When an employer experiences growth and is projected to employ 50 or more employees, an employer can and should enact policies and assess its practices for compliance with employment laws. Fifty employees is the triggering number for Family Medical Leave Act compliance and the Affordable Care Act and therefore is an important threshold. One important first step is updating employee handbook and job descriptions.
The following is a list of considerations of legal and operational changes that are necessitated by a transition to having a larger number of employees.
Equal Opportunity Laws (Title VII, Iowa Civil Rights Act)
Any employer with more than four employees is subject to these laws which create liability for discrimination and retaliation based on protected characteristics and applies for hiring, promotion/demotion, and termination. An employer should have a handbook outlining a reporting policy, a process for investigations if reports are received, and either an in-house HR point of contact or the understanding and comfort to call counsel when these situations arise. The employer should also consider whether Employment Practices Liability Insurance (referred to as EPL or EPLI) is advisable to mitigate the liability which comes from these types of expensive claims.
Written job descriptions are preferred to communicate the essential functions of all jobs and expectations.
An employer with more than 50 employees (that work within 75 miles) is subject to the FMLA meaning they are required to grant 12 weeks leave for qualifying conditions and job protection and restoration. This is best accomplished through a meaningful handbook policy.
Americans with Disabilities Act (ADA)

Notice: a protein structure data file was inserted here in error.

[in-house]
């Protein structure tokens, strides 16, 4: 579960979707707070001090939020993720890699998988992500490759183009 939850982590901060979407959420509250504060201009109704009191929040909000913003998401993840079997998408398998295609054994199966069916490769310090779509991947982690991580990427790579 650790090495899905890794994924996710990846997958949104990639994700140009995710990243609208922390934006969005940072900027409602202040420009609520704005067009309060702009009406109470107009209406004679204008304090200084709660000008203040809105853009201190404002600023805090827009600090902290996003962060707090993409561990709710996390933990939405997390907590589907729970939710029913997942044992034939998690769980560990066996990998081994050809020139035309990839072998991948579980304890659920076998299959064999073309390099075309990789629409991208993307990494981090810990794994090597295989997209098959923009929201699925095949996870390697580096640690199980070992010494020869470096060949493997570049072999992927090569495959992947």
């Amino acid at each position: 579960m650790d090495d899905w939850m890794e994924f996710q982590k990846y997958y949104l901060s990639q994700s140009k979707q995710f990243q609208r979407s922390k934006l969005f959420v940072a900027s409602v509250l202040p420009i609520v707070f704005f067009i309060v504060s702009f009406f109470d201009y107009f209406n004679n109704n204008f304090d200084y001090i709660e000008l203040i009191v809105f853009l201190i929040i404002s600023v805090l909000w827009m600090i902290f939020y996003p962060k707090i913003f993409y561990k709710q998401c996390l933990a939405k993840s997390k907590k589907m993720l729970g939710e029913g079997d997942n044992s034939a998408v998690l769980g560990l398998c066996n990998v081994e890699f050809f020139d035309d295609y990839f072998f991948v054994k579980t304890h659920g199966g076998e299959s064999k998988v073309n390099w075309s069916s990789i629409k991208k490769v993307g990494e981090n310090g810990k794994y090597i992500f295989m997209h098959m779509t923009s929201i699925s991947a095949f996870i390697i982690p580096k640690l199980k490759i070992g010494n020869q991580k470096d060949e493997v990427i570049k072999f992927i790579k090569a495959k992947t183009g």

The ADA provides protections for disabled workers such that the employer is obligated to engage in an interactive process and determine if a reasonable accommodation is needed to assist with their employment. This is also best accomplished through a meaningful handbook policy.
With more people there is a higher likelihood of turnover and unemployment claims. Planning for turnover and unemployment claims is important. This includes well thought out discharge and reduction in force policies that delineate misconduct as a method to try to control unemployment costs.
Wage & Hour
Certain employees must be hourly, and others may be salaried. This line is not always clear and when drafting job descriptions, this is an important distinction. This is also true if there is a need for contractors versus employees – this could create liability if incorrectly decided. If there is any doubt on which classification is appropriate, consulting with your attorney to review the job description in question is advisable.
Workers will have some level of expectation for benefits and federal law may require benefits be available. Consult with your attorney regarding health insurance, retirement plans, and other benefits to determine which you are obligated to provide your employees and a plan for doing so.
Anyone supervising other employees should be given some baseline supervisor training. There are a number of efficient ways to obtain this training from bringing in consultants and offering web-based training to your own HR providing training, but overlooking it creates liability that can be assigned back to the company.
This list is intended to be an overview and not all encompassing. The common themes are written job descriptions and a solid handbook with meaningful policies. This would be best first step for an employer moving towards employing a larger workforce.
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